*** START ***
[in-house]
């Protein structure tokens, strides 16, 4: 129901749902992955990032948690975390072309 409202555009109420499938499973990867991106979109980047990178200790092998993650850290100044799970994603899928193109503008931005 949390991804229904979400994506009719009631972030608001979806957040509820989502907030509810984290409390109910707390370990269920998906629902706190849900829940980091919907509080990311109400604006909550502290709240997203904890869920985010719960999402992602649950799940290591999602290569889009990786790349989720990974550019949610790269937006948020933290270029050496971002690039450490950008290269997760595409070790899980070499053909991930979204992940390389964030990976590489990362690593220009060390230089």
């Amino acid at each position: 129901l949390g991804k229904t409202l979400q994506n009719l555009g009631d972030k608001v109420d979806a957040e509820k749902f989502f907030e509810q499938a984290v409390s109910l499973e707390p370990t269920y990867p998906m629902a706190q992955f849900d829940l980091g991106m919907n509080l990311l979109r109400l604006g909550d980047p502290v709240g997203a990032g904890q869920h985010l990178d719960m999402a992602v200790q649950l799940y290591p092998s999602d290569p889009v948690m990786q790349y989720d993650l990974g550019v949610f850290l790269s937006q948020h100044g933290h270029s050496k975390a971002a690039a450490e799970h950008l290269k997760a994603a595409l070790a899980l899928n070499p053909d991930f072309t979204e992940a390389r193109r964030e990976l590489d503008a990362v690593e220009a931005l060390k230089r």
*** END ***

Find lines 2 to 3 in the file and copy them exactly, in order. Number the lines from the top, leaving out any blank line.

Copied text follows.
């Protein structure tokens, strides 16, 4: 129901749902992955990032948690975390072309 409202555009109420499938499973990867991106979109980047990178200790092998993650850290100044799970994603899928193109503008931005 949390991804229904979400994506009719009631972030608001979806957040509820989502907030509810984290409390109910707390370990269920998906629902706190849900829940980091919907509080990311109400604006909550502290709240997203904890869920985010719960999402992602649950799940290591999602290569889009990786790349989720990974550019949610790269937006948020933290270029050496971002690039450490950008290269997760595409070790899980070499053909991930979204992940390389964030990976590489990362690593220009060390230089």
């Amino acid at each position: 129901l949390g991804k229904t409202l979400q994506n009719l555009g009631d972030k608001v109420d979806a957040e509820k749902f989502f907030e509810q499938a984290v409390s109910l499973e707390p370990t269920y990867p998906m629902a706190q992955f849900d829940l980091g991106m919907n509080l990311l979109r109400l604006g909550d980047p502290v709240g997203a990032g904890q869920h985010l990178d719960m999402a992602v200790q649950l799940y290591p092998s999602d290569p889009v948690m990786q790349y989720d993650l990974g550019v949610f850290l790269s937006q948020h100044g933290h270029s050496k975390a971002a690039a450490e799970h950008l290269k997760a994603a595409l070790a899980l899928n070499p053909d991930f072309t979204e992940a390389r193109r964030e990976l590489d503008a990362v690593e220009a931005l060390k230089r």